🇵🇱 Steve G 🇵🇸’s review published on Letterboxd:
The last time I watched The Nice Guys, I promised myself I would give it a proper review for the first time since I watched it for, well, the first time.
So here I am. I still haven't reached that point of obsessively rewatching something where you suddenly think, "OK, familiarity might be about to breed contempt here, I'll knock watches of this on the head for a while." We all reach that point with stuff we love - not just films, but TV shows, music and so on. We all have our saturation point.
I'm just not sure if that's even on the horizon with The Nice Guys. It just ticks every single box I want from a film. I'm not tired of one bit of it. It's the perfect comfort film for me, being a buddy cop action comedy, and those kinds of films are usually what I will fall back on if I'm at a bit of a filmwatching loose end one evening. They have been for quite a while. But there's clearly a lot more going on here and it was only last night that I figured out one of the reasons why I have become so attached to this film.
It's the 1970s, isn't it? This is a 1970s crime film made in the 2010s and hitting all the beats of a film made in my favourite genre and set during my favourite film decade. If buddy cop films were more of a thing during the 1970s (and aside from Freebie and the Bean and maybe one or two others, they weren't a thing at all) then I truly believe The Nice Guys would be the kind of film we'd have seen more of.
It also captures the mood surrounding the porn industry, still in its relative infancy in that time. How it was able to worm its way into mainstream circles through unorthodox means, and the types of people that worked in the industry. One of the reasons I was so desperate for a sequel is because I hoped Shane Black would actually delve deeper into that world - it seemed the natural progression for his two lead characters and the murky profession they found themselves in.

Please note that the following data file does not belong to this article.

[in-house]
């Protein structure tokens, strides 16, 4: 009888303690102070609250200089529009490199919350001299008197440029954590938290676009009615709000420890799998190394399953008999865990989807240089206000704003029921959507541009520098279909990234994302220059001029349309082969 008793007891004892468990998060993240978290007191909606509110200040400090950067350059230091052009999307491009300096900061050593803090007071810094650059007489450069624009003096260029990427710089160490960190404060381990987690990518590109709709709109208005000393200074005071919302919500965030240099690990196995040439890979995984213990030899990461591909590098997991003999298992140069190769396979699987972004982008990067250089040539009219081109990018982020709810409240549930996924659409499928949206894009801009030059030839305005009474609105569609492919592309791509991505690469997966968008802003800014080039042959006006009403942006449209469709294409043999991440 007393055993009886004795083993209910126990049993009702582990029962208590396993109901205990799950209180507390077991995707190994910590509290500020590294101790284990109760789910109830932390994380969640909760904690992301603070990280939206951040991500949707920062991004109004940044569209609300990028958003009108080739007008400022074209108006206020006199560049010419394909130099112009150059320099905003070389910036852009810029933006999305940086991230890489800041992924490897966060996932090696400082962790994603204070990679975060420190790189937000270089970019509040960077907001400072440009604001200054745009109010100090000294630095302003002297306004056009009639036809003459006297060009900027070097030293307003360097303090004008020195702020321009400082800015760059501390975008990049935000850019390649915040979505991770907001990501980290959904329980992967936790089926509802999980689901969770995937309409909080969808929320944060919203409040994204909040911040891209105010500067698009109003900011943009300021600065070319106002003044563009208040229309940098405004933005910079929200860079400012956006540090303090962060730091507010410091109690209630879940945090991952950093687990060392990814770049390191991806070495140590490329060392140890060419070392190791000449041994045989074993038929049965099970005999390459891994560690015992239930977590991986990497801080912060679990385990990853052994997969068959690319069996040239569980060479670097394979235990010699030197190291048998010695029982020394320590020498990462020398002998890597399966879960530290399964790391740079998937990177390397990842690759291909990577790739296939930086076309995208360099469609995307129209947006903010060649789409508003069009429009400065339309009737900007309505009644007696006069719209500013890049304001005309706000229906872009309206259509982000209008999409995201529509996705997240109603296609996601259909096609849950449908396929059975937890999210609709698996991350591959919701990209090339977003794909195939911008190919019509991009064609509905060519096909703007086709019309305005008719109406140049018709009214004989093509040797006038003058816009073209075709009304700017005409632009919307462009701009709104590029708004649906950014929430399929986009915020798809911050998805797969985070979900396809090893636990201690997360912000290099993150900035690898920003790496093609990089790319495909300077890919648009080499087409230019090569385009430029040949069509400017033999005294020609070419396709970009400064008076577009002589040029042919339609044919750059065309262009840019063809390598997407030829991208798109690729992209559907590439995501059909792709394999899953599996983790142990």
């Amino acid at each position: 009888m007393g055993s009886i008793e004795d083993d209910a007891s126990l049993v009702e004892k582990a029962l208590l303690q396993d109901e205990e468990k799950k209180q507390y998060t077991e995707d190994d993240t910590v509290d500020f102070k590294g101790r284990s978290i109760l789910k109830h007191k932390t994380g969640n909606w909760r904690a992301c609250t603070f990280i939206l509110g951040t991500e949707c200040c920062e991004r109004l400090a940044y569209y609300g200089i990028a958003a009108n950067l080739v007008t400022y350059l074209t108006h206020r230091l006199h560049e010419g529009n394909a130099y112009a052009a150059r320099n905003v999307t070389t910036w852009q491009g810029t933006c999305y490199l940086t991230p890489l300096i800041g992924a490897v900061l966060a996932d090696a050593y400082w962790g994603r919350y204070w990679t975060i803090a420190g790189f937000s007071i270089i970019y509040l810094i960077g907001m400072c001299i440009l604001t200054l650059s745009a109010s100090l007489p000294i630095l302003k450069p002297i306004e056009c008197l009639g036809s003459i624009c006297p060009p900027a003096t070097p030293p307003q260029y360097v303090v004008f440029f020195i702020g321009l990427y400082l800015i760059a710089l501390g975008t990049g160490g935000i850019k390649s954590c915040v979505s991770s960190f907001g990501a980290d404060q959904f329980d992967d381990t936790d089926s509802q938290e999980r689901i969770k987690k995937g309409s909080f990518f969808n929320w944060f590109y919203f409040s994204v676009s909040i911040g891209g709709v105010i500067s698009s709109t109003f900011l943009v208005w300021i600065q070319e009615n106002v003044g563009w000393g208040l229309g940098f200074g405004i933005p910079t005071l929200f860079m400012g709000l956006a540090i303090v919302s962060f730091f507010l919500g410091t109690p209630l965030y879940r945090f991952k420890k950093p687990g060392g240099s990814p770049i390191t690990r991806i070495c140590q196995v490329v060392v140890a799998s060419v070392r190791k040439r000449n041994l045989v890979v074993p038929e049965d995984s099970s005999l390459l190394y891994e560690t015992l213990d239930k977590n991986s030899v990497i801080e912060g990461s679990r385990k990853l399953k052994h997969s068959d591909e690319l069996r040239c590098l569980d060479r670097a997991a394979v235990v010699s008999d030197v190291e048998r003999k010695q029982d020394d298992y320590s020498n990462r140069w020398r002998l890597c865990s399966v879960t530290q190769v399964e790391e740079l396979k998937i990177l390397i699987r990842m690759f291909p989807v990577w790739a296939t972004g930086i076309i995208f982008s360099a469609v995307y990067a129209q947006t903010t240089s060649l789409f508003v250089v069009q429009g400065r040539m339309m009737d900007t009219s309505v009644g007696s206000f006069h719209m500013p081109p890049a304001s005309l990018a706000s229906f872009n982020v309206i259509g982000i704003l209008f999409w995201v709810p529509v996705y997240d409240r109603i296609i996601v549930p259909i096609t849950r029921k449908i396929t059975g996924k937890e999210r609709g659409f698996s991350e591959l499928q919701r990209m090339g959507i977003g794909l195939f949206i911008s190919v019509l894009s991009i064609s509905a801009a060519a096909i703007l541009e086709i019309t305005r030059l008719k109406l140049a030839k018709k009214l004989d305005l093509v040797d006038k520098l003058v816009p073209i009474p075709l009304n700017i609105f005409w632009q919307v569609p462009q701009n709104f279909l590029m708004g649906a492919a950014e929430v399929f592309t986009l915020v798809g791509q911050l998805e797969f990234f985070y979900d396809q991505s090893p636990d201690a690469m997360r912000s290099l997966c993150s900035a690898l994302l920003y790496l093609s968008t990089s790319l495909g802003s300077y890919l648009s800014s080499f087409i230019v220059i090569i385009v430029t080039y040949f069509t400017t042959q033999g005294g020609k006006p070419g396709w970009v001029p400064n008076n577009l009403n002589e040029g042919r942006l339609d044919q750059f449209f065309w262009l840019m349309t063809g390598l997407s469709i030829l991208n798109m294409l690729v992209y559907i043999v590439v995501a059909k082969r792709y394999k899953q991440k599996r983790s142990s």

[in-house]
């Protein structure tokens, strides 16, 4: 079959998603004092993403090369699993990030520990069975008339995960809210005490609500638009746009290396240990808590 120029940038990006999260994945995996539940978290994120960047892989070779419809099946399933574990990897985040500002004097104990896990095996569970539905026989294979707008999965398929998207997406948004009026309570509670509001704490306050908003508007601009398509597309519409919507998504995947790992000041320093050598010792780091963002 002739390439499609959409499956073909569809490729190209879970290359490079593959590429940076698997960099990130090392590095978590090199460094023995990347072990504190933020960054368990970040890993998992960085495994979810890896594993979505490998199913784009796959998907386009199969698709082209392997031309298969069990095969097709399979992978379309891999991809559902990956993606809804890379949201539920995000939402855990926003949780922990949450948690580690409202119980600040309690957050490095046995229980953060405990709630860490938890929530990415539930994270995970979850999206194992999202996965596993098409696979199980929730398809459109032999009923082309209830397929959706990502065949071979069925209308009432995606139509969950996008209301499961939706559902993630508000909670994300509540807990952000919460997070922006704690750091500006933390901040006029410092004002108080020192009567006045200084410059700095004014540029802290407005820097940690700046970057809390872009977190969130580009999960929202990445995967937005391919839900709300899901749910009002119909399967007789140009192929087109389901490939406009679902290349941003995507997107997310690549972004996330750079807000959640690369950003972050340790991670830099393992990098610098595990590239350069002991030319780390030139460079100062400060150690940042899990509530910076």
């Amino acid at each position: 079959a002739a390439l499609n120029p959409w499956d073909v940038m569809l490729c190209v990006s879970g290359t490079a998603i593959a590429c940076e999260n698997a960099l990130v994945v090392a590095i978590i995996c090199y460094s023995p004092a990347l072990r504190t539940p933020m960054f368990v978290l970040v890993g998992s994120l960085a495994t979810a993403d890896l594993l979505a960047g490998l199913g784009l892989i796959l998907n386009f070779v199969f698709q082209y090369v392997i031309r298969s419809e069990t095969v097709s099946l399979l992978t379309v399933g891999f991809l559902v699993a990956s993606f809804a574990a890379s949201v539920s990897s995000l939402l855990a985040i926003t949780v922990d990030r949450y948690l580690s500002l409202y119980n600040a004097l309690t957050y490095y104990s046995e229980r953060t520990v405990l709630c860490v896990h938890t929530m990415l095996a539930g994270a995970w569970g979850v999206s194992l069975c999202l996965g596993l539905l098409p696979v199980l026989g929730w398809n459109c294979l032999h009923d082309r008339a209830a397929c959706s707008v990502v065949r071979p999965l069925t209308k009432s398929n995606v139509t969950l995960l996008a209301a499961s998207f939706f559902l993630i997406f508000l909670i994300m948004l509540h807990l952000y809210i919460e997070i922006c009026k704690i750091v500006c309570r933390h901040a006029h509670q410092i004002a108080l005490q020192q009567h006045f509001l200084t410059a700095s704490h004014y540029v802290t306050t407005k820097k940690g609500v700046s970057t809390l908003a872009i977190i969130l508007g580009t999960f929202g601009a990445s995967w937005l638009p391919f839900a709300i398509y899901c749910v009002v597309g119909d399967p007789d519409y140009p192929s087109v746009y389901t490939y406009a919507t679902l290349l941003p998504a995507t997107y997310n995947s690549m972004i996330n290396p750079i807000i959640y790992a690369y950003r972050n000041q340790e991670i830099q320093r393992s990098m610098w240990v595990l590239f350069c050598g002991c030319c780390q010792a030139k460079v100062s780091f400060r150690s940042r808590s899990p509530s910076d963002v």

More than anything, it still makes me laugh *so much*. Like, I know all the lines now, I know the timing of them and everything, but it doesn't matter. I'm still laughing like an idiot on so many different occasions at them, and I guess that's the mark of the very best comedies, for whatever tickles your funny bone. When it's still funny despite you knowing the script line for line.
Every time I watch it too, I just hope that whatever film Ryan Gosling especially is in next is a comedy. I was unaware of what timing he had and sheer total awareness of how funny he could be that he possessed until I saw this and then, having also caught him in the superb Crazy, Stupid, Love last year. His mannerisms and the little nods and winks between him and Russell Crowe mean so much here. The moment where he looks across at Crowe for approval when Kim Basinger offers him a mint makes me howl. I DON'T KNOW WHY.
I promised myself so much that I wouldn't got off on another rant about this tanking at the box office, and I'm really not going to do it, I promise. But I really do think we missed out on so much by sleeping on this - both at the time and now a couple of years down the line when we really should be sitting on an imminent sequel to this. I've almost never been surer that a film is utterly perfect.